“Eillishia Kana, please report to the office. Ellishia Kana please report to the office,” the intercom rasped, snapping me out of my daydream. The class bombarded me with questions. What did I do wrong? There’s no way I did anything wrong. I have a reputation for being a model student. In other words, a goodie-two-shoes, teachers’ pet, you name it. So there’s no way I’m in any sort of trouble. Right? I stopped deliberating with myself as I approached the principal’s office. I gulped as I turn the doorknob. Slowly (and dramatically), I cautiously opened the door. “Well, took you long enough.” The principal was waiting at his desk with a frown.
“S-sorry, it was my first time coming to your office. I got lost,” I stammered, explaining with my eyes glued to the ground. He grunted, taking the excuse.
“The reason why you are summoned is because you are to transfer to another school.” I knew I wouldn’t be able to pay the tuition. Any other school but this one will be unaffordable. I mean, I even struggle trying to meet my current bills! But still, I wanted to transfer out so bad. With no close friends, sitting at the cafeteria alone, and selected last for every activity, I knew how miserable my life is even without the constant teasing that served as a reminder. “This school,” he continued. “will cover your entire tuition as well daily needs, which includes dorm and food fees. You might even receive allowance. They seem to think that your exceptional grades and athletic talents are worth letting you in. I must agree that this is certainly an amazing offer especially because this school is also very prestigious.” My heart soared alongside with the birds in the early spring sky. It soared higher and higher—until I heard his next words. “You will be transferring to Mystic Academy.” Then my heart pummeled from the clouds straight down to the depths of Tartarus.
Hours later, I finished packing all my belongings into my two suitcases and a carry-on. Mystic Academy. The world’s most well known and popular school. It is said that all of its students end up leading a successful life. Now why would I be reluctant to go? Not because all the students there were so rich that I wouldn’t have a chance of fitting in (really, I couldn’t care less), but because they were either Talents or Elites. And guess what? Elites are despicable. They are on the top of my hate list which only contained one subject—Elites. I’ve never known one personally, but my feelings are definitely not prejudiced. I’ve suffered from an Elite’s wrath more than once before—my house was burned down by one, and my family…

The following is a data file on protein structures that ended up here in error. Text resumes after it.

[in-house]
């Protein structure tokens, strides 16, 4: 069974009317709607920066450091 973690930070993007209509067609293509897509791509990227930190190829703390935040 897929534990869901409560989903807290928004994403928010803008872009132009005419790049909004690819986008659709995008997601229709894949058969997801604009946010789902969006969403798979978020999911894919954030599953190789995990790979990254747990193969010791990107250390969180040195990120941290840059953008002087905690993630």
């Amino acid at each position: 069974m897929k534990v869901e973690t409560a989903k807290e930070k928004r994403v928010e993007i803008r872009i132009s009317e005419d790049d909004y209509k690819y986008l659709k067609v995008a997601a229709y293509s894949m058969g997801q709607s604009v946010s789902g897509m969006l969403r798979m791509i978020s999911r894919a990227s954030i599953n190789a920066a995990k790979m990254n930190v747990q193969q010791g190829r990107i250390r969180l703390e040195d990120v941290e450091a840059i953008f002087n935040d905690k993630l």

In the taxi, I wondered how I was expected to be friends with anyone in Mystic, where there is only about a hundredth of the population of my old school, when I couldn’t in a place with over a thousand students. I had forced myself to wake up at 4 this morning, and I was glad I had. The traffic was going to cost me at least an hour’s worth of time. I didn’t bother telling anyone about my transfer. No one would have cared, and I didn’t want to hear any hollow farewells and “I’ll-miss-you”. I twiddled with my deep-violet ankle-length braided pigtails as my matching-colored eyes scanned the scene through the dirty window. Finally, I arrived at the front gates of my new school. Ready or not, I thought as I stepped out of the cab.